Call it a pandemic reckoning: New ESG expectations spur surge of pharma good deeds

Sanofi launched a nonprofit unit last week specifically set up to get its medicines to more people in lower-income countries and fund local support programs. The company's fleet of cars will go carbon neutral by 2030. By 2027, Sanofi vaccines will no longer ship in blister packs that end up in landfills.

And those are just three of the initiatives the French drugmaker announced. In short, like many other companies seeing their responsibilities to society with new eyes, Sanofi stepped up its environmental and social goals.

The efforts “were existing before, but we decided to scale up those ambitions,” Sandrine Bouttier-Stref, Sanofi’s global head of corporate social responsibility, said.

Why now? Simply put, the pandemic. 

As Sanofi CEO Paul Hudson wrote in an open letter, the pandemic forced everyone to question nearly every aspect of their lives. The upside for Sanofi, and the pharma industry, is that it also brought them "closer to our purpose than any other time in living memory."

Sanofi isn't alone in the pandemic-inspired reckoning, of course. Across pharma, companies have expanded their environmental goals, boosted diversity and inclusion goals, and recommitted to social justice and healthcare equity. 

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For instance, on the environmental side, GlaxoSmithKline in November committed to a new plan that would eliminate its contribution to climate change and neutralize its impact on nature by 2030. Just a month earlier, Biogen pledged $250 million to end its dependence on fossil fuels, while one month earlier Novartis moved up its goal to become carbon neutral across its supply chain by 2030.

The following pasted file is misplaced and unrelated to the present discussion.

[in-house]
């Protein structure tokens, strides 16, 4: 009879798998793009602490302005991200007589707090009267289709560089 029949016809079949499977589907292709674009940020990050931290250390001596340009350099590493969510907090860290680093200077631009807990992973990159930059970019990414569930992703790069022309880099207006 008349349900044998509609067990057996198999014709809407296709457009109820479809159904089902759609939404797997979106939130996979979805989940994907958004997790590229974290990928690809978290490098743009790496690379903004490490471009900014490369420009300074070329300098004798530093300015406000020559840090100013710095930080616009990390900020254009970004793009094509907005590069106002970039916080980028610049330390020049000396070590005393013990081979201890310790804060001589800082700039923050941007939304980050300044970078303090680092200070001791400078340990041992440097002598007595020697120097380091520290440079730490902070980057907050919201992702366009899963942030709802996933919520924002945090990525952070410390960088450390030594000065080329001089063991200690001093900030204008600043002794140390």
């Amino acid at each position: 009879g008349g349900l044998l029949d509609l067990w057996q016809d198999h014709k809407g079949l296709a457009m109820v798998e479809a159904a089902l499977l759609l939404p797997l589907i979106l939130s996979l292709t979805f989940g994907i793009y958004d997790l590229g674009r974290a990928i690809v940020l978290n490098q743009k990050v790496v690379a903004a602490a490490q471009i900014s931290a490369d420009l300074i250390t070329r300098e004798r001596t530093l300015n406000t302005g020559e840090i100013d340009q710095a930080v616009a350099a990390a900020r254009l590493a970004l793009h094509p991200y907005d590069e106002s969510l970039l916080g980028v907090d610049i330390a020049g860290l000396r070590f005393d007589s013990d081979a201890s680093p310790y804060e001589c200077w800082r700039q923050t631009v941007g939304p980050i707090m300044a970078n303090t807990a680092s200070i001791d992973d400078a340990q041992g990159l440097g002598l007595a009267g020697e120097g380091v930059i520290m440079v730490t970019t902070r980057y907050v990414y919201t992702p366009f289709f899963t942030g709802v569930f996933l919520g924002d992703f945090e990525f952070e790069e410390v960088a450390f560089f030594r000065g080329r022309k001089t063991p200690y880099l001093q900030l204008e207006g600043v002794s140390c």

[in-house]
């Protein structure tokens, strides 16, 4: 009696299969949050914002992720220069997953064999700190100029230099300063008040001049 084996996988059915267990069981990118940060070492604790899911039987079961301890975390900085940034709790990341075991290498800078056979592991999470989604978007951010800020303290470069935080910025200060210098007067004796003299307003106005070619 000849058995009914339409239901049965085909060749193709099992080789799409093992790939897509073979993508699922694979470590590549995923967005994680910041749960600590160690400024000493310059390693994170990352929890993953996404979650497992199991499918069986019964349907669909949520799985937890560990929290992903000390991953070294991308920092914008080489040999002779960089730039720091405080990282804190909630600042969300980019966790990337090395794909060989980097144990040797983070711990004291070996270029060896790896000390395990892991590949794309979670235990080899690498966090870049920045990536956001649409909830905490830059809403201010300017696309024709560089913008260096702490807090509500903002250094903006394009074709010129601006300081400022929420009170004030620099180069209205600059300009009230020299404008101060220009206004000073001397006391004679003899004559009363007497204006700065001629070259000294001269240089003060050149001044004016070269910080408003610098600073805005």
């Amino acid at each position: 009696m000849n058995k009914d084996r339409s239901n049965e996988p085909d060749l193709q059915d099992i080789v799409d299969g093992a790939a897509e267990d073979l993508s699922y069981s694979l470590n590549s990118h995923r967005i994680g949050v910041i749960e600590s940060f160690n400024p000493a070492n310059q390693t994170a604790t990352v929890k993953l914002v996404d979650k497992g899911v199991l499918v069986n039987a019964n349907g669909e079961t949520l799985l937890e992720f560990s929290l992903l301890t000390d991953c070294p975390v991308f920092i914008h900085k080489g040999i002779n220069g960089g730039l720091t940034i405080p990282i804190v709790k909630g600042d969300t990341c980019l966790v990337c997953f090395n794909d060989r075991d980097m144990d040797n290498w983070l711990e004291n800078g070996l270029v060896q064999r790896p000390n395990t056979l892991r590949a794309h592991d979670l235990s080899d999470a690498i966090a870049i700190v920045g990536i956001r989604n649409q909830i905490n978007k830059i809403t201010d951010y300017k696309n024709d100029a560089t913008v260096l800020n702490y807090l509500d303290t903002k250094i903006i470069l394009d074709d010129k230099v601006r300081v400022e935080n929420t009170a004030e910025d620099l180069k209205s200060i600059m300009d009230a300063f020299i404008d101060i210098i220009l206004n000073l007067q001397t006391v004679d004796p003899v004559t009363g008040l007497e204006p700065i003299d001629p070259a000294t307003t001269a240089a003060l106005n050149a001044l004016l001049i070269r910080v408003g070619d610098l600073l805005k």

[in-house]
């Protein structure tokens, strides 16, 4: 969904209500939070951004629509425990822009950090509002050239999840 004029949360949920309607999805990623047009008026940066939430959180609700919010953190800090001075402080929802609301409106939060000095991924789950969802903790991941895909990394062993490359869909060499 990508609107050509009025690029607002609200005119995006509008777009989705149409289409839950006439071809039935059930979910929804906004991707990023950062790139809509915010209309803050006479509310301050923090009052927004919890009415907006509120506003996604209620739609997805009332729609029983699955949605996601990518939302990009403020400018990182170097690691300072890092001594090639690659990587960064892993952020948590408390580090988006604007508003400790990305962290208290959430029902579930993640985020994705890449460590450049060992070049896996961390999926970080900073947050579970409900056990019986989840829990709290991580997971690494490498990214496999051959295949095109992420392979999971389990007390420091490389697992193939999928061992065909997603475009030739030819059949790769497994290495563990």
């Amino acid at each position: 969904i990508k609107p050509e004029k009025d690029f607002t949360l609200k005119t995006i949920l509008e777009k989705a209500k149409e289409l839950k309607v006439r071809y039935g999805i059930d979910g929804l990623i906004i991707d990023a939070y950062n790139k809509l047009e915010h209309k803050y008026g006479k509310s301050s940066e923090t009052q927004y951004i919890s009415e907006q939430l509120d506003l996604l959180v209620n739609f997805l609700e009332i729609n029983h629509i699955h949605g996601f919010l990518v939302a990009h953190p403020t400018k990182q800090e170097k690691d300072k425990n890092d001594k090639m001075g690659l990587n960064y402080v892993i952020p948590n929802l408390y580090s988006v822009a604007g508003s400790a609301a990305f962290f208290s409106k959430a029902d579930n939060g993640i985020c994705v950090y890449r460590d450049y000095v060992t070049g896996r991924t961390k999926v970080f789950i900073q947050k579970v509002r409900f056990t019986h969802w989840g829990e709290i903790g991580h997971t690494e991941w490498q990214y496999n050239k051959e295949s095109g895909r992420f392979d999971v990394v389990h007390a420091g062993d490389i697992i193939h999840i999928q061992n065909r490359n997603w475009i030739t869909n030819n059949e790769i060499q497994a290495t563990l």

Drugmakers also set out new social pledges over the past year. Roche's Genentech business recently vowed to boost diversity, setting a goal to double hiring of Black and Latinx executives and spend $1B with diverse suppliers, among other things.

In August, Bristol Myers Squibb pledged $300 million to increase diversity and improve healthcare access, while Johnson & Johnson promised $100 million in the fall to address racism and health inequities.

And as for Sanofi, its newly debuted nonprofit unit, Sanofi Global Health, is designed to broaden access to medicines— including cardiovascular, diabetes, cancer, tuberculosis and malaria drugs—for lower income countries and fund local support programs.

At the same time, Sanofi expanded its environmental goals, announcing it would end blister packs for its vaccines by 2027 and redesign its new products to be eco-friendly by 2025. It plans to use 100% renewable electricity and maintain a carbon-neutral car fleet by 2030.

All these efforts come as the pharma industry's environmental, social and governance efforts—commonly called ESG and once considered add-ons to the core business—are moving front and center.

ESG has always been a way for the oft-maligned industry to showcase its authentic work in sustainability, community health and employee care. But ESG goals are no longer just the right thing to do. They're demanded by patients, consumers, customers and even investors.